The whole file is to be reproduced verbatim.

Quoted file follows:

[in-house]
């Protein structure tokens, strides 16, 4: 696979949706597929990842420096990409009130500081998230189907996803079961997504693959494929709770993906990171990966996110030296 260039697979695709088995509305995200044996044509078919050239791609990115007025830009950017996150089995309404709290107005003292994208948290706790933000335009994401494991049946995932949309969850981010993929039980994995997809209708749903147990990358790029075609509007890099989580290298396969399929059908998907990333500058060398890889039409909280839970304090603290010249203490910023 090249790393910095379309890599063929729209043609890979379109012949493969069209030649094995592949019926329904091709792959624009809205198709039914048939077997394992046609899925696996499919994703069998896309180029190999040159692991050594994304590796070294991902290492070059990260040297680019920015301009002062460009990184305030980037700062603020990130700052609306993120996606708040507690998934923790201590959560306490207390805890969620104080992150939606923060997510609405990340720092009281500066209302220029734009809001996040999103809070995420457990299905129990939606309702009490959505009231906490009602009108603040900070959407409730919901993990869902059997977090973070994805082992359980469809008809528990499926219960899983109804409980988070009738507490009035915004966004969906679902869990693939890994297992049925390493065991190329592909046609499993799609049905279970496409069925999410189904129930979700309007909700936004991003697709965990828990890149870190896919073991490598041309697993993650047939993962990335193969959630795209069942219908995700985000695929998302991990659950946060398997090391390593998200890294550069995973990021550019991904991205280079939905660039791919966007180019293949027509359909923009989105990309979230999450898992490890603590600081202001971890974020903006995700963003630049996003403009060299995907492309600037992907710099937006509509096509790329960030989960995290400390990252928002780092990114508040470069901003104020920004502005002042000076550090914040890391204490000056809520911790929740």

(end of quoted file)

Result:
[in-house]
């Protein structure tokens, strides 16, 4: 696979949706597929990842420096990409009130500081998230189907996803079961997504693959494929709770993906990171990966996110030296 260039697979695709088995509305995200044996044509078919050239791609990115007025830009950017996150089995309404709290107005003292994208948290706790933000335009994401494991049946995932949309969850981010993929039980994995997809209708749903147990990358790029075609509007890099989580290298396969399929059908998907990333500058060398890889039409909280839970304090603290010249203490910023 090249790393910095379309890599063929729209043609890979379109012949493969069209030649094995592949019926329904091709792959624009809205198709039914048939077997394992046609899925696996499919994703069998896309180029190999040159692991050594994304590796070294991902290492070059990260040297680019920015301009002062460009990184305030980037700062603020990130700052609306993120996606708040507690998934923790201590959560306490207390805890969620104080992150939606923060997510609405990340720092009281500066209302220029734009809001996040999103809070995420457990299905129990939606309702009490959505009231906490009602009108603040900070959407409730919901993990869902059997977090973070994805082992359980469809008809528990499926219960899983109804409980988070009738507490009035915004966004969906679902869990693939890994297992049925390493065991190329592909046609499993799609049905279970496409069925999410189904129930979700309007909700936004991003697709965990828990890149870190896919073991490598041309697993993650047939993962990335193969959630795209069942219908995700985000695929998302991990659950946060398997090391390593998200890294550069995973990021550019991904991205280079939905660039791919966007180019293949027509359909923009989105990309979230999450898992490890603590600081202001971890974020903006995700963003630049996003403009060299995907492309600037992907710099937006509509096509790329960030989960995290400390990252928002780092990114508040470069901003104020920004502005002042000076550090914040890391204490000056809520911790929740």